It’s been a while since I have in the words of Jim Gordon, ‘plunged my hands into the filth so you could keep yours clean’ with the whole guilty pleasures thing. This is mostly due to the insanely addictive and criminally under loved Titanfall…. but also as I got married.
Life events aside, next on the block is Fuse, a third person shooter from Insomniac which sold less than Thornton’s limited edition baby sick flavour fudge. Funny thing is Fuse started off as a completely different game called Overstrike, with the same four- player concept but with bright visuals and a thick vein of off-beat humour running through it. A year or so prior to release developers Insomniac changed the name and opted for a darker, grittier aesthetic, seemingly removing more of the quirkier aspects.
You can’t walk down the Streets of Rage without falling over a destitute, stubble wearing action hero
It’s easy to see why a developer would choose this path given that wanky focus groups and game sales indicate that audiences gravitate more towards brooding heroes, rather than cheery ones, but let’s be honest, serious shooters are ten-a-penny. You can’t walk down the Streets of Rage without falling over a destitute, stubble wearing action hero in a ripped shirt who has personal issues and isn’t afraid to be grumpy about it.
However is there something to be said for fun? Anyone who has watched Guardians of The Galaxy will attest that there absolutely is. How about a hero who likes his job or isn’t less fun to be around than an out of work panto actor who just lost his kitten in a freak garden strimmer accident?
At any rate, sense of humour malfunction or not, the key component of Fuse is its use of the eponymous substance. An alien compound which does horrible things to people when it touches them and which has been experimented on by not entirely trustworthy weapons manufacturers. Because, what else are shady multinational corporations going to do, fill cluster bombs full of Jelly Tots to fire at starving people? Don’t be daft.
Your four person squad titled ‘Overstrike’ investigates and ends up wielding a series of Fuse powered weaponry, all which have different abilities. A single weapon is gifted to each of the team members so team leader and chief ball-bag is Dalton, who gets a mag-shield type pistol, Naya a cold professional killer gets the black hole creating assault rifle, Izzy, the token sassy redhead scientist gets a gun that crystallises people, and Jacob the gruff ex-cop with a bucket of chips on his shoulder gets a crossbow which sets people on fire. These weapons are really novel and in the sea of shooters out there, they stand out as unique. Unfortunately you can’t mix and match between weapons, but the game allows you to swap players using a radial.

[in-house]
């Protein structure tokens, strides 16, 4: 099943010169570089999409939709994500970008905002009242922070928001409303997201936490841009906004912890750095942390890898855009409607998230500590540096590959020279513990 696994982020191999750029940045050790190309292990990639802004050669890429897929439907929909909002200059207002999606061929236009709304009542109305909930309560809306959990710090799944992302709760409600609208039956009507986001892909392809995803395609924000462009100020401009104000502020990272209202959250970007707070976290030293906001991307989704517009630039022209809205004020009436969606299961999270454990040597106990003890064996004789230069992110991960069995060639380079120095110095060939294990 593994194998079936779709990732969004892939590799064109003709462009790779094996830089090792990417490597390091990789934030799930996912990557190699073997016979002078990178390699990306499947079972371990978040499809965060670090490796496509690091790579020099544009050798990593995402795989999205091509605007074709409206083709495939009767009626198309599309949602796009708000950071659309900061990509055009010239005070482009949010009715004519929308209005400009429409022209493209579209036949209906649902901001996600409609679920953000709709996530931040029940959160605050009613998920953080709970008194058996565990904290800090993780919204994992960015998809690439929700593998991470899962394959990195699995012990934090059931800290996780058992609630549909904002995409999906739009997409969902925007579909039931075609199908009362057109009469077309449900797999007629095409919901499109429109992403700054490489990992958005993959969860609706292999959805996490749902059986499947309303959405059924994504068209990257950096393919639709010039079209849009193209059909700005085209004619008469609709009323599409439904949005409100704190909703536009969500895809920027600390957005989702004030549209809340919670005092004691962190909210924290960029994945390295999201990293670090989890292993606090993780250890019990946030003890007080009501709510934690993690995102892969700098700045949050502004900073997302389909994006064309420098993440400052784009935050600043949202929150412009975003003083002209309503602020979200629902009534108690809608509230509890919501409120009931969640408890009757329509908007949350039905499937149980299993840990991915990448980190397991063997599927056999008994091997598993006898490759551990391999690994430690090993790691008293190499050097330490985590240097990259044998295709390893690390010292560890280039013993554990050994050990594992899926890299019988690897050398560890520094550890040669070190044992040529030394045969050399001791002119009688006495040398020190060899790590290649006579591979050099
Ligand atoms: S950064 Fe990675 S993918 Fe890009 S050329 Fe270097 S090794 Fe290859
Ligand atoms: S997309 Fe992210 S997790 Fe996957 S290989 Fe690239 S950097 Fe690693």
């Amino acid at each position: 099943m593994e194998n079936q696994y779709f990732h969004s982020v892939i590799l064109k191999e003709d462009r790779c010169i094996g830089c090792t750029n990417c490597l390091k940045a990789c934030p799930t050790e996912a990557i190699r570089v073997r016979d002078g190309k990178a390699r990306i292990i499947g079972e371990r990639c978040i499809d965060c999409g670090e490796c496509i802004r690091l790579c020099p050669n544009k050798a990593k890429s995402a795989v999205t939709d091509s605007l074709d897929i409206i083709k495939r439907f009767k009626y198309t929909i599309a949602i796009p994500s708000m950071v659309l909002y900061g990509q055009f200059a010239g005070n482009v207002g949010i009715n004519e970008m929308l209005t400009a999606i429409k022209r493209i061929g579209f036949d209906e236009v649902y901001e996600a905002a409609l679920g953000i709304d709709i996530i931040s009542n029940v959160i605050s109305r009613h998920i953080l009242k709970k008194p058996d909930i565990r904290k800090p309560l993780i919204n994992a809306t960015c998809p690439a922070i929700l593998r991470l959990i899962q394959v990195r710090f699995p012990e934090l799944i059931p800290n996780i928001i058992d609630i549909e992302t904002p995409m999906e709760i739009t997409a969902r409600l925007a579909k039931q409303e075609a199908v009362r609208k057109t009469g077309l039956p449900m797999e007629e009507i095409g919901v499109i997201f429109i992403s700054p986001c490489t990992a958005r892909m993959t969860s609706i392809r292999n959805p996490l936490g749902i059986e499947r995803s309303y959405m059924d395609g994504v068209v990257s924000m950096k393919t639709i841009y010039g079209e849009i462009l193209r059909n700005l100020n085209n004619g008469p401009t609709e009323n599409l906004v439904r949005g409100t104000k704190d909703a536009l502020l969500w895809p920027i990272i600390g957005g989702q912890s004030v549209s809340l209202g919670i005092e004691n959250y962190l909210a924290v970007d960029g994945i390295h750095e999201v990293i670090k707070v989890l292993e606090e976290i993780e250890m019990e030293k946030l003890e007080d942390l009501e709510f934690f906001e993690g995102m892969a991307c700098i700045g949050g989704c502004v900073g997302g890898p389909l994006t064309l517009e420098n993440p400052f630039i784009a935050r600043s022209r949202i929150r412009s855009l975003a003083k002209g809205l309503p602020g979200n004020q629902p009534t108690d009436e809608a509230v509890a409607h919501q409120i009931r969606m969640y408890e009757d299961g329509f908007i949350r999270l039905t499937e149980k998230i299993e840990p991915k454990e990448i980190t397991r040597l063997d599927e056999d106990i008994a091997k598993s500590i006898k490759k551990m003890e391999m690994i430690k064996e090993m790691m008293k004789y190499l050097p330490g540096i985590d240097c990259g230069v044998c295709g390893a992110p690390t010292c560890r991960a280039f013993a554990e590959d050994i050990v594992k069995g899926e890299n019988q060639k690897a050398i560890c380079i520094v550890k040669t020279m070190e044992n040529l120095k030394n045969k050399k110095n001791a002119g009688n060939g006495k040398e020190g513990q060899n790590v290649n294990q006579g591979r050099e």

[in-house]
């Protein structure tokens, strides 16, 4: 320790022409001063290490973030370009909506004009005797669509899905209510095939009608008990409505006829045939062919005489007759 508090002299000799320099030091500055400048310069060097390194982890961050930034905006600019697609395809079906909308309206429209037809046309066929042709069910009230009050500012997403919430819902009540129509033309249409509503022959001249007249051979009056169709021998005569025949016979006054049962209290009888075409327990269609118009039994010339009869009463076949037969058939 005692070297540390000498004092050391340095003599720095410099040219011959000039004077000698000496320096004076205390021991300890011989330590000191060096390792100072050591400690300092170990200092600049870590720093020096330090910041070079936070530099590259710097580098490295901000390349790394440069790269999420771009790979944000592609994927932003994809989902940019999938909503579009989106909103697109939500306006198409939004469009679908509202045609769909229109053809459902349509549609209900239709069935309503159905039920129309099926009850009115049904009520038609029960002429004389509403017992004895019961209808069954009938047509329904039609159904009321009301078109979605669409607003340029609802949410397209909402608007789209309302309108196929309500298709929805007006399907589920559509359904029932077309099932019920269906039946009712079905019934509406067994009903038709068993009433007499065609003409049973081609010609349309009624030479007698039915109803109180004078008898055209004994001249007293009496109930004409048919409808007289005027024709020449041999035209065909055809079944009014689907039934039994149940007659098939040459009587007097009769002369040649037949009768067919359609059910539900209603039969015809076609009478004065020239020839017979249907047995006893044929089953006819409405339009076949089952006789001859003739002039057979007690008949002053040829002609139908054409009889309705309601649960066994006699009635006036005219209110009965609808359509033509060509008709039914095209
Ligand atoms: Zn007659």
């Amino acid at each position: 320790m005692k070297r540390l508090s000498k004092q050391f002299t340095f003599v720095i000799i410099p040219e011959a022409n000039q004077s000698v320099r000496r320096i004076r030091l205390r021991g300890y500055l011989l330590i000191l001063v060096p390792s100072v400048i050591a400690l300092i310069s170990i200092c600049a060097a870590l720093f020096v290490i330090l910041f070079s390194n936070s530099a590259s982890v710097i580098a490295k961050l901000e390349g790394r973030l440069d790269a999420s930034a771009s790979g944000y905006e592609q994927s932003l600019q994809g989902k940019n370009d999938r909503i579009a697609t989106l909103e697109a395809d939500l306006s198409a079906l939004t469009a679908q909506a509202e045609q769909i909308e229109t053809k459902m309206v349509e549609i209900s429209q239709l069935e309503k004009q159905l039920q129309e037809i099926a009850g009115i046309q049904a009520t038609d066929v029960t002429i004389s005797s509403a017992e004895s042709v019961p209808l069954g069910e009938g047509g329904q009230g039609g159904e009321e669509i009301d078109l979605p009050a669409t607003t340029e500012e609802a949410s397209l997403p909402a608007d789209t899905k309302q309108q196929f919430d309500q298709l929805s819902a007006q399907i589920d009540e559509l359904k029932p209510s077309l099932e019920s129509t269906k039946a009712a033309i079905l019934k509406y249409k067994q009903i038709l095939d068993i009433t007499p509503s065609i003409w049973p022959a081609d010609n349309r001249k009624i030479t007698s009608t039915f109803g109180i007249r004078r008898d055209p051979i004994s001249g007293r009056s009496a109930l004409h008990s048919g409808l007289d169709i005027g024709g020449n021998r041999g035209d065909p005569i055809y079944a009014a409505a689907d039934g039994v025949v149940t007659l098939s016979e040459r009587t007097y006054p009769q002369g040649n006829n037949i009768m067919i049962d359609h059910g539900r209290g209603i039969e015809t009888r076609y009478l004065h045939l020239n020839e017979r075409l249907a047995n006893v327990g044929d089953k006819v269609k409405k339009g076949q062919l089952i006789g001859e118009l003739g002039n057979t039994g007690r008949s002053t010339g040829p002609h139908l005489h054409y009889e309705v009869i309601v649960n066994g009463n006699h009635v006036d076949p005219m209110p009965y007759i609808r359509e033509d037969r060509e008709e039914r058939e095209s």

The team also get a series of more conventional fire arms, all of which are pretty bog-standard derivatives of pistols, rifles, submachine guns, shotguns, sniper rifles and grenades.
You have the ability to upgrade your character using a skill tree but given that almost all things can’t be unlocked till you unlock everything else, there isn’t much room for you to carve your own path within this framework, unless you swap players. Unlike say Borderlands where you could specialise within the class you had, Fuse just says’ Here, you get better as time goes on; you just plug the tokens in the slot’. It’s the illusion of choice, rather than choice itself. Even an especially brainless and unimaginative troglodyte would struggle to not work out which skills to pick.
The game plays well enough and in actuality is rather fun when played in co-op mode (which can be done with up to 4 players). The combat is basically Gears of War but the cover button has moved around on the pad. The characters handle well, get into cover without any real issue and the shooting feels chunky and satisfying. Its bread and butter stuff but to those familiar with the genre, it’s likely to be an enjoyable experience.